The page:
Last month was the 11th anniversary of my mom’s passing. Every year this day makes me reminisce. This year I realized that it was a lot harder. Time has passed and worn these memories down to faint and even nonexistent. For some reason my mind has attached to the days before her passing with very limited memories before that time. Only the outstanding moments, the incidences that make my mom stand out as a mom, remain easily recallable.
I can’t remember my mom’s voice. I don’t remember how she talked or her body language. I can’t easily recall her smell or the feel of her skin. I can’t tell you how hard she hugged or how soft she kissed. I can’t even remember advice or encouragement. I can’t remember how it feels to make her proud or even to let her down. So little is left.
I have to admit that it’s tearing me apart that this happening. I know how time works and I’d be lying if I didn’t expect this to happen, but what I hate most is that these memories aren’t being replaced by new ones. I don’t have any recent hugs to recall or words of wisdom to reflect on. I don’t feel like I have anyone left that is always on my team, my unconditional cheerleader. Every time a memory slips away, I feel like a piece of mom is gone.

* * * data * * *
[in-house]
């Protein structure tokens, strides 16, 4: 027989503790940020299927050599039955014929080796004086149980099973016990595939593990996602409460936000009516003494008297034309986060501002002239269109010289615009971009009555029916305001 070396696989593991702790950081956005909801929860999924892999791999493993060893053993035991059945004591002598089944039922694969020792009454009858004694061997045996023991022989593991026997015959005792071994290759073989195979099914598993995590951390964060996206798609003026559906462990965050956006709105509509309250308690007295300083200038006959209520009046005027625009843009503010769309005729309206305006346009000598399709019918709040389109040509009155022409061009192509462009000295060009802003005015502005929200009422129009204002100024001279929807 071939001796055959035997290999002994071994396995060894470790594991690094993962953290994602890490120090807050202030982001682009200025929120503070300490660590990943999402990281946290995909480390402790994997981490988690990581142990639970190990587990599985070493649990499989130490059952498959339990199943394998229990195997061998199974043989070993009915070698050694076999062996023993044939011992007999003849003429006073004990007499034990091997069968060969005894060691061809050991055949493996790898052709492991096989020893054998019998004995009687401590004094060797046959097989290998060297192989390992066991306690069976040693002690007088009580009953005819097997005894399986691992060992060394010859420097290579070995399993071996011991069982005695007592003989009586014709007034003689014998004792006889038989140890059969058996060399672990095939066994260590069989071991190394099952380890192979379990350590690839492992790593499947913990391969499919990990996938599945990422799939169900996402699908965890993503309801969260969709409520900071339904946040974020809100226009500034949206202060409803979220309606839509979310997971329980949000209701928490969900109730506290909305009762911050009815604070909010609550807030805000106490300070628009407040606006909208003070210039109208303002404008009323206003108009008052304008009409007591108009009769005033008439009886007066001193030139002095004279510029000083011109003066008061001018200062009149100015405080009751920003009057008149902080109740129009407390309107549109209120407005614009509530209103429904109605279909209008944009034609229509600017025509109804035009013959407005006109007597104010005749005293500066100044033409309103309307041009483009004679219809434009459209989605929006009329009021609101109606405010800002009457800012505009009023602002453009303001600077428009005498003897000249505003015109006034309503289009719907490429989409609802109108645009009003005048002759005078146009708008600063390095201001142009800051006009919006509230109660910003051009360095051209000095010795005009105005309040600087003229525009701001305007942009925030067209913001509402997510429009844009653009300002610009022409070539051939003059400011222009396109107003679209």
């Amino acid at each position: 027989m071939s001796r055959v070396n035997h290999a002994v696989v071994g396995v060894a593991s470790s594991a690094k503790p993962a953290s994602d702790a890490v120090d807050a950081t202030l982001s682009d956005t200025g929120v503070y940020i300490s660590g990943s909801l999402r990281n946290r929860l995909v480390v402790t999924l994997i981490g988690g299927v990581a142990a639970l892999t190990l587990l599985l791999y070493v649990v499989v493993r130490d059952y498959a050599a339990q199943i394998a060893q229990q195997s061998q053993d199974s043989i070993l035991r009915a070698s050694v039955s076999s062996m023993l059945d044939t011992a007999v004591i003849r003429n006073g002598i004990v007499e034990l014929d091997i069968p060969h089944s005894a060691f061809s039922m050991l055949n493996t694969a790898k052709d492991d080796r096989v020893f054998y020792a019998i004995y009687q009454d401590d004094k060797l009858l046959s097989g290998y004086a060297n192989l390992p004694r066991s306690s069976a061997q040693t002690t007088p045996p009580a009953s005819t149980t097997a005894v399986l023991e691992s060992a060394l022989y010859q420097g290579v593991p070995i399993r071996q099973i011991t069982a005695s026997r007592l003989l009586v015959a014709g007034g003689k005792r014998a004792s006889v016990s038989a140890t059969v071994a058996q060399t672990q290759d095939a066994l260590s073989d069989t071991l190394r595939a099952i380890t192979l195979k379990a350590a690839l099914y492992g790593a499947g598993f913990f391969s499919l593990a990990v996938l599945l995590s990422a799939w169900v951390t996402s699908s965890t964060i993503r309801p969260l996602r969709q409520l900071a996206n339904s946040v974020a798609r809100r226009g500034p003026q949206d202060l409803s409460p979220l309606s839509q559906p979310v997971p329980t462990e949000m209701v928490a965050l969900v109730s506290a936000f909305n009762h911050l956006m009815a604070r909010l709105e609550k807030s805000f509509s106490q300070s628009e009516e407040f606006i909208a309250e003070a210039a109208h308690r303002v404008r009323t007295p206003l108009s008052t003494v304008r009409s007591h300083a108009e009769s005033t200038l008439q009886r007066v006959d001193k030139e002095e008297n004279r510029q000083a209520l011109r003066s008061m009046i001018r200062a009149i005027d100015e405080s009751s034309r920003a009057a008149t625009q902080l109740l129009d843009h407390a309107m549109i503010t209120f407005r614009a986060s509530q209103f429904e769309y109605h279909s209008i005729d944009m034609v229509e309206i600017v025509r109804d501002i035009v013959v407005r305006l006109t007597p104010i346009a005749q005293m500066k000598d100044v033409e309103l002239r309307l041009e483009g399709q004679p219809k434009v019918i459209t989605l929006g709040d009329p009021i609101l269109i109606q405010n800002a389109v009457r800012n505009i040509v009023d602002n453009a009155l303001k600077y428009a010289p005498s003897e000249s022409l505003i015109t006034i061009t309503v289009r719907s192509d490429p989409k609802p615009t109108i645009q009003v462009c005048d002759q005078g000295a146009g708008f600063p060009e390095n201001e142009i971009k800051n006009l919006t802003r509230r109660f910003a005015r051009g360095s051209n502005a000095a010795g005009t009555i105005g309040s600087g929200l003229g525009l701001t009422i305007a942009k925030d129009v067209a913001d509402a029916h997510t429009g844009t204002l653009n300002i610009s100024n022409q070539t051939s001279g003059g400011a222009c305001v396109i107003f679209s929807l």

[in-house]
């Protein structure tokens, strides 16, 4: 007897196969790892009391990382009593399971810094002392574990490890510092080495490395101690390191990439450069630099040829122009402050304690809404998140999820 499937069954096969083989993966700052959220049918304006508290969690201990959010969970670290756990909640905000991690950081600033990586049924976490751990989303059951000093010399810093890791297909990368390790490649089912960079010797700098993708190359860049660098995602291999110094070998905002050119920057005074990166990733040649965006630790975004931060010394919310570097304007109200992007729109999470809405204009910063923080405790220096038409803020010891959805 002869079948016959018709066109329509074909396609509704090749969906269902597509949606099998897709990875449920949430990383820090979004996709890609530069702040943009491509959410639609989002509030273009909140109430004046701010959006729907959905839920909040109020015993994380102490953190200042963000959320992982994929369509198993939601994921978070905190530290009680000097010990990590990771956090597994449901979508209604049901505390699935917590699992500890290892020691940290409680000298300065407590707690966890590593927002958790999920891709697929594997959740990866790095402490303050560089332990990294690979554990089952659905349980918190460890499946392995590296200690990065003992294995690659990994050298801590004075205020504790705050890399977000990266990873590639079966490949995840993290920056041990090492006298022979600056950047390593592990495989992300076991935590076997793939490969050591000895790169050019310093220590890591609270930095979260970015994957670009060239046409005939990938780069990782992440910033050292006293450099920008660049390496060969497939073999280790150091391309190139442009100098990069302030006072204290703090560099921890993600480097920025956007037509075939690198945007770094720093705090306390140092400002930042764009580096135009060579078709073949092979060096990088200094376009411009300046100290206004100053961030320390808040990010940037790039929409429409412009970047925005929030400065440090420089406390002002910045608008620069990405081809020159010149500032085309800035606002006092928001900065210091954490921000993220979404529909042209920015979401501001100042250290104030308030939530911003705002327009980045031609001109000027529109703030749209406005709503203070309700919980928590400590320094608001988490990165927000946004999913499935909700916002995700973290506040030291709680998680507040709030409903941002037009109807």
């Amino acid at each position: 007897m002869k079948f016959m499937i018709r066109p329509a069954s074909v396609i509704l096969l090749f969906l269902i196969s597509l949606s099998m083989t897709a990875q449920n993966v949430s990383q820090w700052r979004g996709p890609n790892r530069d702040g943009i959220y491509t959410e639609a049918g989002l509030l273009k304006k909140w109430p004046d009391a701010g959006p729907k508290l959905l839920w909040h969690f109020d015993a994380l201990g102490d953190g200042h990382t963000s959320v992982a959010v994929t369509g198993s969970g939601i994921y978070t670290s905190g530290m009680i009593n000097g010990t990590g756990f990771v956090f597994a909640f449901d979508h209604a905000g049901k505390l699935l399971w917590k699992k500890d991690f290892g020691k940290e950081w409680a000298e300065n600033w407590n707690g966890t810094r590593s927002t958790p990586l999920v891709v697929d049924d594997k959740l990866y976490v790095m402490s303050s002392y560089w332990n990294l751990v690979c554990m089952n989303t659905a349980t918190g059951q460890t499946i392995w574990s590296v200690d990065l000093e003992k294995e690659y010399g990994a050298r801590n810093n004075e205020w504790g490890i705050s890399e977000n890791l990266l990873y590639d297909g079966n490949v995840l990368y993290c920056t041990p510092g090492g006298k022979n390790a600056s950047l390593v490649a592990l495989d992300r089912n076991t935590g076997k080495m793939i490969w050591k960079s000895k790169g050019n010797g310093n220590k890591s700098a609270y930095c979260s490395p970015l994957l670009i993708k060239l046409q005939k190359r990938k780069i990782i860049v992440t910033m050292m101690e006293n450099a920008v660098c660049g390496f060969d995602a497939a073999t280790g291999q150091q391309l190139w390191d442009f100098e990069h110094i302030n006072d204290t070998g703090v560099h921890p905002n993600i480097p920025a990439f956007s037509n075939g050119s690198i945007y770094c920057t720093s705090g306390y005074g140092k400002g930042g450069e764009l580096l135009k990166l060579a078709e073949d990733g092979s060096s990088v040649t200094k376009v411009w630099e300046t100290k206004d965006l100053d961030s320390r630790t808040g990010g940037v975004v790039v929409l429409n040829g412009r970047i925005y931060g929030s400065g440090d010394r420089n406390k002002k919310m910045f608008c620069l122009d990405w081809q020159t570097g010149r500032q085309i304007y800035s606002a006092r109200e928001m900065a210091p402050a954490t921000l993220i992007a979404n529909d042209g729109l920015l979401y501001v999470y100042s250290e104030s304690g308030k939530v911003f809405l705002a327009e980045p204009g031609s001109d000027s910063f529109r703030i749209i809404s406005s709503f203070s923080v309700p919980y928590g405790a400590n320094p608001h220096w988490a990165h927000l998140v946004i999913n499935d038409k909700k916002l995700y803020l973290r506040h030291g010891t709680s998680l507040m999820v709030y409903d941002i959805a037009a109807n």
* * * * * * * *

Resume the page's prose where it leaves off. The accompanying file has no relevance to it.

Last night Collin refused to sleep. This is strange for him. He refused all of my “tricks”; rocking, singing, reading, rubbing, nothing was working. I tried sitting in his bed, sitting beside his bed, leaving the room, again, nothing was working. Finally completely annoyed with no more tricks, I sunk in the rocking chair in his room with nowhere else to go. Faster than I could blink, Collin was curled up in my lap looking up at me with those big grey eyes like his protest never happened.
I couldn’t help but to wonder how many times I was curled up on my mom’s lap studying her face, how many moments we had together. I know that Collin won’t remember this night, just like I don’t remember those nights with my mom. It is one of many for him, though. As we rocked, I took the opportunity to smell his hair, touch his soft skin, and feel his weight on my lap. I know that this memory will fade for me, as well. When he graduates from high school, I won’t be able to easily recall his weight, his smell, or his softness in the months before he turned two.
The only comfort that I have is knowing that these memories will be replaced with the many to come in the future. He’ll soon be forming words more accurately and I’ll forget the cute sound of his “no”. He will grow into a man and I’ll forget his pudgy toddler body. His large appetite won’t be so laughable when it starts seriously increasing our grocery bills. It’s exciting to see him grow into an amazing person, even with my current memories being the cost.
As much as it pains me, I feel like all I have left is to create my own mom memories. It’s as much for my boys as it is for me. The one thing that I can be sure of is that she was an amazing mom. My goal is to make my kids say the same about me, no matter how their memories work.